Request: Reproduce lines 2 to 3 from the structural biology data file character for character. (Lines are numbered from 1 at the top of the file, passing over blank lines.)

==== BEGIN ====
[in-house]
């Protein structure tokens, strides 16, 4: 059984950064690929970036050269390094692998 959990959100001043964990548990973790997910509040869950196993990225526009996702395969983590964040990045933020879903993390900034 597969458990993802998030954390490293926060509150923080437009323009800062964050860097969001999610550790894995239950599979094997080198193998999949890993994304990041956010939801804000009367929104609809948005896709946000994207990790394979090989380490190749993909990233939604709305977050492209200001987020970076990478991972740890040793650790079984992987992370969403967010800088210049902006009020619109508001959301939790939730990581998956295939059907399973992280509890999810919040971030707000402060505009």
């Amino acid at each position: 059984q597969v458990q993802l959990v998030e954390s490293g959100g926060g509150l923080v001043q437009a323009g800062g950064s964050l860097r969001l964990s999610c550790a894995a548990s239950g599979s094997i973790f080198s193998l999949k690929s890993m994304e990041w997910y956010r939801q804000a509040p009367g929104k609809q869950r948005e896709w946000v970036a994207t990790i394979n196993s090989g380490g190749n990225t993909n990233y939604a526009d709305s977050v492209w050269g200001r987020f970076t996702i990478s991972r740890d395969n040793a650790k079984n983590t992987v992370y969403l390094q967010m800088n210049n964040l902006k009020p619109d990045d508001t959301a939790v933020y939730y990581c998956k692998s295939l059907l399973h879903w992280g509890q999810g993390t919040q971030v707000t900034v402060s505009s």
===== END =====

């Protein structure tokens, strides 16, 4: 059984950064690929970036050269390094692998 959990959100001043964990548990973790997910509040869950196993990225526009996702395969983590964040990045933020879903993390900034 597969458990993802998030954390490293926060509150923080437009323009800062964050860097969001999610550790894995239950599979094997080198193998999949890993994304990041956010939801804000009367929104609809948005896709946000994207990790394979090989380490190749993909990233939604709305977050492209200001987020970076990478991972740890040793650790079984992987992370969403967010800088210049902006009020619109508001959301939790939730990581998956295939059907399973992280509890999810919040971030707000402060505009």
């Amino acid at each position: 059984q597969v458990q993802l959990v998030e954390s490293g959100g926060g509150l923080v001043q437009a323009g800062g950064s964050l860097r969001l964990s999610c550790a894995a548990s239950g599979s094997i973790f080198s193998l999949k690929s890993m994304e990041w997910y956010r939801q804000a509040p009367g929104k609809q869950r948005e896709w946000v970036a994207t990790i394979n196993s090989g380490g190749n990225t993909n990233y939604a526009d709305s977050v492209w050269g200001r987020f970076t996702i990478s991972r740890d395969n040793a650790k079984n983590t992987v992370y969403l390094q967010m800088n210049n964040l902006k009020p619109d990045d508001t959301a939790v933020y939730y990581c998956k692998s295939l059907l399973h879903w992280g509890q999810g993390t919040q971030v707000t900034v402060s505009s």